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Health and Financial Strain: Evidence from the Survey of Consumer Finances. Angela Lyons University of Illinois at Urbana-Champaign Tansel Yilmazer Purdue University National Taiwan University November 2006. The Motivation (Recent Financial Trends in the U.S.).

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Health and financial strain evidence from the survey of consumer finances

Health and Financial Strain: Evidence from the Survey of Consumer Finances

Angela Lyons

University of Illinois at Urbana-Champaign

Tansel Yilmazer

Purdue University

National Taiwan University

November 2006

The motivation recent financial trends in the u s

The Motivation(Recent Financial Trends in the U.S.)

  • Uncertain economy and higher unemployment

  • Rise in bankruptcies and delinquencies

  • Large debt burdens from the 1990s

  • Rising health care costs

    The Research Question:

    What is the impact of financial strain on health?

Previous research

Previous Research

  • Strong positive relationship between health and socioeconomic status (SES).

  • However, little consensus on the direction of causality.

  • Is poor health both a cause and a consequence of socioeconomic status (SES)?

On the one hand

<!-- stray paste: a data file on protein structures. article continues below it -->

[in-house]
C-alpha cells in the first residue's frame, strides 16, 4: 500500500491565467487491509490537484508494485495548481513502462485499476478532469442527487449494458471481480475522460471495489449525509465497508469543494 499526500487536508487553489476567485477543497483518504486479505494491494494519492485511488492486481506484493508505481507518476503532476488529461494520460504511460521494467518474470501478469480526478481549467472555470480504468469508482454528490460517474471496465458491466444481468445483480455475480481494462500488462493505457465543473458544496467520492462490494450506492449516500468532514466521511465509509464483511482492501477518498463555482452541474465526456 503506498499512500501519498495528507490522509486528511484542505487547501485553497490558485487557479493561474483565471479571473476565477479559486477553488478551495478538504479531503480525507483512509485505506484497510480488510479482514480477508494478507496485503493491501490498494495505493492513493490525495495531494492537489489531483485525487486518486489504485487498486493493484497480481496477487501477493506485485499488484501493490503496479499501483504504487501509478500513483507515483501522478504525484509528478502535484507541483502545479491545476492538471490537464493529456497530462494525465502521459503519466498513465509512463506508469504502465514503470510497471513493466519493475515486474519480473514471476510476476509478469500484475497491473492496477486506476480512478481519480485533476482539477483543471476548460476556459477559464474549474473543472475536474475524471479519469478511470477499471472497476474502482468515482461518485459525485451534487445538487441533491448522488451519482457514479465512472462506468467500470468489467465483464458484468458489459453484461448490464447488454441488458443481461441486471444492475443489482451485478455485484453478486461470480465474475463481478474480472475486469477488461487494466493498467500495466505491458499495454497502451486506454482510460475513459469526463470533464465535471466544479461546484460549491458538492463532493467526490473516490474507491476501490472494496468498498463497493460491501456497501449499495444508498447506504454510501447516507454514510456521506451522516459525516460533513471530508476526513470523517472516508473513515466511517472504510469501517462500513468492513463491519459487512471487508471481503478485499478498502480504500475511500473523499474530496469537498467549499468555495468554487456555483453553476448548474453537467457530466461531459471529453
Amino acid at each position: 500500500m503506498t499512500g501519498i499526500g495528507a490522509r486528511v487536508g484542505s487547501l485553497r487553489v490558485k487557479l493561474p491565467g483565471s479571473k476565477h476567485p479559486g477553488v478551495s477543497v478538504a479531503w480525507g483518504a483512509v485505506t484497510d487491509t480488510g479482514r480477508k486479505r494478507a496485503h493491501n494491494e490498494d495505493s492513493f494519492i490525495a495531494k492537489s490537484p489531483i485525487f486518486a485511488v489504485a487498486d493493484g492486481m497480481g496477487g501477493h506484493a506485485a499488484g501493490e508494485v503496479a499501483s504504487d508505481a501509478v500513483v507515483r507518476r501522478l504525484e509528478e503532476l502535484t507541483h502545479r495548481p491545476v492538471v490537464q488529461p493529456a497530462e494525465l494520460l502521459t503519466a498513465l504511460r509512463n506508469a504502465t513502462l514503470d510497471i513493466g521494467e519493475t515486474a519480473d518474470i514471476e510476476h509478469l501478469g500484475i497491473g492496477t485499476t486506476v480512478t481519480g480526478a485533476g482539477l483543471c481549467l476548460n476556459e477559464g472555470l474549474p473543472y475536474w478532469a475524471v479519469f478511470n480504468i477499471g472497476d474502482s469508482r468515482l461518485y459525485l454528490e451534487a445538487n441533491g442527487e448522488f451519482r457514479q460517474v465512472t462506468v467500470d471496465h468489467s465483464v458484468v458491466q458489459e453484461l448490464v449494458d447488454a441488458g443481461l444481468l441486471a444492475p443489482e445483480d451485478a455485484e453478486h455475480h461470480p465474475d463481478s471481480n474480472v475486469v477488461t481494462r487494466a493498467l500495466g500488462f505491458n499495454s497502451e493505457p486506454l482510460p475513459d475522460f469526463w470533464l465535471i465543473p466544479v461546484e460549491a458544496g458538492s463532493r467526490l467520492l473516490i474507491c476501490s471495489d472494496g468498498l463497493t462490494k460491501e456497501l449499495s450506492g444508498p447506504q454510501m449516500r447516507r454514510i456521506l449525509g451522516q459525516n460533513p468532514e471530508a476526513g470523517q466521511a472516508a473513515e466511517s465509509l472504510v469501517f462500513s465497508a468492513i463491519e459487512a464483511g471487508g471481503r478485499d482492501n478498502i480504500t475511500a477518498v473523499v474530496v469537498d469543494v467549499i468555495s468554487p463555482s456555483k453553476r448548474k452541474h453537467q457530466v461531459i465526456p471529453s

On the one hand….

Some studies find that poor health affects SES.

  • Individuals who are in poor health work fewer hours or are unemployed, limiting abiltity to accumulate income and wealth.

  • Serious health conditions have a larger effect on SES than less serious conditions.

  • Smith and Kington 1997; Zagorsky, 1999; Wu 2003

On the other hand

On the other hand….

Studies find that lower SES affects health.

  • Individuals health can be affected in 2 ways:

    • Financial problems creates physical or psychosocial stress which affects health

    • Limited access to quality health care services and preventative care

  • Caplovitz 1974; Smith 1998, 1999; Roberts et al. 1999; Drentea and Lavrakas 2000; Meer, Miller, and Rosen 2003

  • Also note

    Also, note….

    Focus on income and wealth

    • Smith and Kington (1997)

    • Adams et al. (2003)

    • Zagorsky (1999)

      Focus on liability holdings and financial stress

    • Drentea and Lavrakas (2000)

    • Roberts et al. (1999)

    Health and financial strain evidence from the survey of consumer finances

    Specific Studies

    • Smith and Kington (1997)

      • Health and Retirement Survey (HRS) and the Asset and Health Dynamics among the Oldest Old (AHEAD).

      • Find direction of causality primarily from health to SES.

    • Adams et al. (2003)

      • Panel data from AHEAD; distinguish between acute, chronic, and mental health conditions; control for existing health conditions.

      • Find some evidence that wealth increases incidence of some mental and chronic conditions.

      • But in general reject hypothesis that SES results in health problems.

    • Meer, Miller, and Rosen (2003)

      • Use PSID to examine changes in wealth and health.